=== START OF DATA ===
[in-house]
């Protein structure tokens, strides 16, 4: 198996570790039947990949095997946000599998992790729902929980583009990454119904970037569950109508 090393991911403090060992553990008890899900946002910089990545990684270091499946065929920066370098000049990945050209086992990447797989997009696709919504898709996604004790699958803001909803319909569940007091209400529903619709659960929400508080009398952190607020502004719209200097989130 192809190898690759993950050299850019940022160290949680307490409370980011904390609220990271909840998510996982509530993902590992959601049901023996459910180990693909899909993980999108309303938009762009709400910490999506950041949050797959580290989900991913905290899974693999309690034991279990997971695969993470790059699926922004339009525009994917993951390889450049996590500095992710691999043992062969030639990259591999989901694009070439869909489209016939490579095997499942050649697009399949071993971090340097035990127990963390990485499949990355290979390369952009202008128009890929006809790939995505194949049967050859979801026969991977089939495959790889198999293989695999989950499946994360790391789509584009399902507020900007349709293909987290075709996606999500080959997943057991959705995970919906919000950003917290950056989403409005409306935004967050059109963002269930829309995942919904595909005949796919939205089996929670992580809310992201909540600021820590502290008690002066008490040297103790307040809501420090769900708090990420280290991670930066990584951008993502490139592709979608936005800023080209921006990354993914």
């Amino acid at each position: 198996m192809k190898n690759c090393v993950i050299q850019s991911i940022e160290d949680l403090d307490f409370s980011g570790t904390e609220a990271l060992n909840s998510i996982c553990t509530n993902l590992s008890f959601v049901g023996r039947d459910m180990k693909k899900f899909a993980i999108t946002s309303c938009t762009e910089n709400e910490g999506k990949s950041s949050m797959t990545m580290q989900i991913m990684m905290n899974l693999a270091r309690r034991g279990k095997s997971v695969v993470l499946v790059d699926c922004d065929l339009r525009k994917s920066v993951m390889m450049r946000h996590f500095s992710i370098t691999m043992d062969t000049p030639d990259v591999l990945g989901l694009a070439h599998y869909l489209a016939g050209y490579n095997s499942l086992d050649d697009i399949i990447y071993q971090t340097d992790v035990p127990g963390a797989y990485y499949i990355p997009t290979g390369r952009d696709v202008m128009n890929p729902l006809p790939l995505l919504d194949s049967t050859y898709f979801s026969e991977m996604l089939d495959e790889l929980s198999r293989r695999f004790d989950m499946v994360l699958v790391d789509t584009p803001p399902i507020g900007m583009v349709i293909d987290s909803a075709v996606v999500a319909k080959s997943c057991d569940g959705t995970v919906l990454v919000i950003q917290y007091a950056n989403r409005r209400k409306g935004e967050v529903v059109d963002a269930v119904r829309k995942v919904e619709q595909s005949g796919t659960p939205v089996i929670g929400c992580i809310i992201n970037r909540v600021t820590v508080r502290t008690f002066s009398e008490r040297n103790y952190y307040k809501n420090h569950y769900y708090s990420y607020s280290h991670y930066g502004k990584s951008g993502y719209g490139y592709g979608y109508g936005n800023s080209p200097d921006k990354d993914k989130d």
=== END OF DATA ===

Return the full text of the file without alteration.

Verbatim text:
[in-house]
């Protein structure tokens, strides 16, 4: 198996570790039947990949095997946000599998992790729902929980583009990454119904970037569950109508 090393991911403090060992553990008890899900946002910089990545990684270091499946065929920066370098000049990945050209086992990447797989997009696709919504898709996604004790699958803001909803319909569940007091209400529903619709659960929400508080009398952190607020502004719209200097989130 192809190898690759993950050299850019940022160290949680307490409370980011904390609220990271909840998510996982509530993902590992959601049901023996459910180990693909899909993980999108309303938009762009709400910490999506950041949050797959580290989900991913905290899974693999309690034991279990997971695969993470790059699926922004339009525009994917993951390889450049996590500095992710691999043992062969030639990259591999989901694009070439869909489209016939490579095997499942050649697009399949071993971090340097035990127990963390990485499949990355290979390369952009202008128009890929006809790939995505194949049967050859979801026969991977089939495959790889198999293989695999989950499946994360790391789509584009399902507020900007349709293909987290075709996606999500080959997943057991959705995970919906919000950003917290950056989403409005409306935004967050059109963002269930829309995942919904595909005949796919939205089996929670992580809310992201909540600021820590502290008690002066008490040297103790307040809501420090769900708090990420280290991670930066990584951008993502490139592709979608936005800023080209921006990354993914």
């Amino acid at each position: 198996m192809k190898n690759c090393v993950i050299q850019s991911i940022e160290d949680l403090d307490f409370s980011g570790t904390e609220a990271l060992n909840s998510i996982c553990t509530n993902l590992s008890f959601v049901g023996r039947d459910m180990k693909k899900f899909a993980i999108t946002s309303c938009t762009e910089n709400e910490g999506k990949s950041s949050m797959t990545m580290q989900i991913m990684m905290n899974l693999a270091r309690r034991g279990k095997s997971v695969v993470l499946v790059d699926c922004d065929l339009r525009k994917s920066v993951m390889m450049r946000h996590f500095s992710i370098t691999m043992d062969t000049p030639d990259v591999l990945g989901l694009a070439h599998y869909l489209a016939g050209y490579n095997s499942l086992d050649d697009i399949i990447y071993q971090t340097d992790v035990p127990g963390a797989y990485y499949i990355p997009t290979g390369r952009d696709v202008m128009n890929p729902l006809p790939l995505l919504d194949s049967t050859y898709f979801s026969e991977m996604l089939d495959e790889l929980s198999r293989r695999f004790d989950m499946v994360l699958v790391d789509t584009p803001p399902i507020g900007m583009v349709i293909d987290s909803a075709v996606v999500a319909k080959s997943c057991d569940g959705t995970v919906l990454v919000i950003q917290y007091a950056n989403r409005r209400k409306g935004e967050v529903v059109d963002a269930v119904r829309k995942v919904e619709q595909s005949g796919t659960p939205v089996i929670g929400c992580i809310i992201n970037r909540v600021t820590v508080r502290t008690f002066s009398e008490r040297n103790y952190y307040k809501n420090h569950y769900y708090s990420y607020s280290h991670y930066g502004k990584s951008g993502y719209g490139y592709g979608y109508g936005n800023s080209p200097d921006k990354d993914k989130d």